For this role she needs to recognise pharmacists individually as health practitioners and separate their income from the PBS model.

By providing incentives to individual pharmacist practitioners, development ideas and capital would flow in from these people and pharmacy owners would form beneficial relationships to harness benefit for the supply side of their businesses.

* From the recent address given at the Pharmacy Guild of Australia annual dinner, Nicola said, in part:

“The examples of existing Professional Programs and Services confirm the pharmacist’s role within the primary healthcare team.There may still be some debate about the borders of that role – but the direction is already well and truly established.

I want to be clear here – and I suspect my earlier comments have already given this away – any expanded role for pharmacists will take an incremental approach, and will be dictated by the need for safety and quality in health care.”

In other words, she will do what she has always done – carefully plan and test any program before it becomes policy.

It would seem that we were substantially correct and that the National Health Preventive Agency will offer a great opportunity for pharmacists to take advantage of their current training and skills set.

The second item was contained in a press release by the PSA dated 16/10/09 regarding a Memorandum of Understanding that was signed in Sydney by the President of the PSA, Warwick Plunkett, and the President of the RACGP, Dr Chris Mitchell, at a ceremony during the Pharmacy Australia Congress.

While details of the memorandum still have to be released, it may eventually mean that pharmacists will be able to practice independently and in alliance with GP's without the constant sniping that has been a feature of a relationship, which if worked cooperatively, has always been proven to provide maximum patient benefit. Good work PSA!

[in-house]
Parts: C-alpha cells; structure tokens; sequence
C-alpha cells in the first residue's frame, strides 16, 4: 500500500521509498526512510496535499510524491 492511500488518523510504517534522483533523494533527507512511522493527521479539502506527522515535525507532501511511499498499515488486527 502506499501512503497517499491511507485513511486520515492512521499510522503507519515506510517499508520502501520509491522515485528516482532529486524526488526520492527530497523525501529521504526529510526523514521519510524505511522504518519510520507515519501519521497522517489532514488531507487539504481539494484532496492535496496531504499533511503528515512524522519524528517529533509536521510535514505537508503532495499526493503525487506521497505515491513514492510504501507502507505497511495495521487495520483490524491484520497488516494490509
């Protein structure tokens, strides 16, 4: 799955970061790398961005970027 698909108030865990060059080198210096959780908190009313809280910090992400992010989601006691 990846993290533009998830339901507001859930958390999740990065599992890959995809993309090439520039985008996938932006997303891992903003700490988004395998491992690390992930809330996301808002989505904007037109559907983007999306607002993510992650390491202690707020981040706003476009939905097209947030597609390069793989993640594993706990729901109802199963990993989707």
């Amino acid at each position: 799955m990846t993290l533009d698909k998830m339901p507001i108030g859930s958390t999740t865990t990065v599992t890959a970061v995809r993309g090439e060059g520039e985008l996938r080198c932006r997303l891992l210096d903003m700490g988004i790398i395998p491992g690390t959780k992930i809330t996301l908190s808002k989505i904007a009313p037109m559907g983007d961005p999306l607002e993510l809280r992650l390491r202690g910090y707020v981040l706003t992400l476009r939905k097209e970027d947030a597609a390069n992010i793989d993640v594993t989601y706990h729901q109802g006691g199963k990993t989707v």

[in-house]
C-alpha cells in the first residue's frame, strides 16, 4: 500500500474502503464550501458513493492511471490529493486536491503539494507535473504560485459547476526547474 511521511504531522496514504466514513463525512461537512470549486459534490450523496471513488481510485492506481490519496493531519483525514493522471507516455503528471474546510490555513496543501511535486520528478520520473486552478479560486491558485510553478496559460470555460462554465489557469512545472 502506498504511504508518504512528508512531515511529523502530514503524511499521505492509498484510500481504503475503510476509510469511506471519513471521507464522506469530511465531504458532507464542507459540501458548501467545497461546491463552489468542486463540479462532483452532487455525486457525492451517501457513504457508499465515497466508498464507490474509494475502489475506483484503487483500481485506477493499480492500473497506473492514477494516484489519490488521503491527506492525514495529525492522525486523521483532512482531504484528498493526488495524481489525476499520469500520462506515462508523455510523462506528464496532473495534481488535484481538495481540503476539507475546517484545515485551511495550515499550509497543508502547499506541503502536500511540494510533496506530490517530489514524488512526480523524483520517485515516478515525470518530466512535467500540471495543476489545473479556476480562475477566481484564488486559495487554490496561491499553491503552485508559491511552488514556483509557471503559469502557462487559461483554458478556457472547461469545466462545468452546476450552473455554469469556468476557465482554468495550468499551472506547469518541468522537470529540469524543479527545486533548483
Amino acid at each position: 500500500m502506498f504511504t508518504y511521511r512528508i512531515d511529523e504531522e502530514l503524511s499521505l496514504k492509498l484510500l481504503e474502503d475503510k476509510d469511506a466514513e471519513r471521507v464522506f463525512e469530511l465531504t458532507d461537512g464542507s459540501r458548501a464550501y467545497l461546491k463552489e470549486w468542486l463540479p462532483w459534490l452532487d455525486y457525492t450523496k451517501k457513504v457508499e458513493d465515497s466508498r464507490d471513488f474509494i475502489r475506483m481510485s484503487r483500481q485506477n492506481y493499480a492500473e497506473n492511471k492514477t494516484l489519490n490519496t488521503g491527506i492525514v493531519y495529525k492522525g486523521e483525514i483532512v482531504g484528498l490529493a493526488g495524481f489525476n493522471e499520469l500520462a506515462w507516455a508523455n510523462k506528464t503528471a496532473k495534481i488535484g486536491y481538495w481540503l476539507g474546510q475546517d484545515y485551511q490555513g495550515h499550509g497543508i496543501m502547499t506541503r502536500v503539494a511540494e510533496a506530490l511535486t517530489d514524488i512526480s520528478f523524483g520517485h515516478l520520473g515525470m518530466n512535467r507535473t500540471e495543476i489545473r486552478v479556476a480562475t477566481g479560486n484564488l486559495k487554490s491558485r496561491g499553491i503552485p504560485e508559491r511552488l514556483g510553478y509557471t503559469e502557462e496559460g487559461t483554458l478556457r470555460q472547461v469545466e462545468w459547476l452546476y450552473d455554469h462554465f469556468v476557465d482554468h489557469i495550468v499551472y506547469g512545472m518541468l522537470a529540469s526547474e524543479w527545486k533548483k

The third item of interest was an opinion article written by Geoff Marsh, president of APESMA.
Few comments have originated from APESMA, so it was good to see a comment from this organisation, as is really the voice of non-pharmacy owners, or to put it more succinctly, the logical representative of the pharmacists who provide professional services (whether or not they are paid up members).
The following appeared in Pharmacy e-News on 23/10/09 (located at
http://static.rbi.com.au/common/contentmanagement/pharmnews/PDFNOAD/20091023.pdf

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Servants to the world.

Ken Stafford

articles by this author...

A Consultant Pharmacist Perspective

Recently I received a number of calls from a concerned relative of one of our veteran clients currently in an aged care facility.
The problems I am hearing about relate to the difficulty in getting the patient’s doctor to write prescriptions for necessary medications, echoing many of the stories I heard during my pharmacy visits about the problem of “owing scripts” and just how hard it is for pharmacists to get them written. If we break down the problem we get this sequence of events:

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1. The residential aged care (RAC) facility patient has medications administered under instructions written in the medication chart.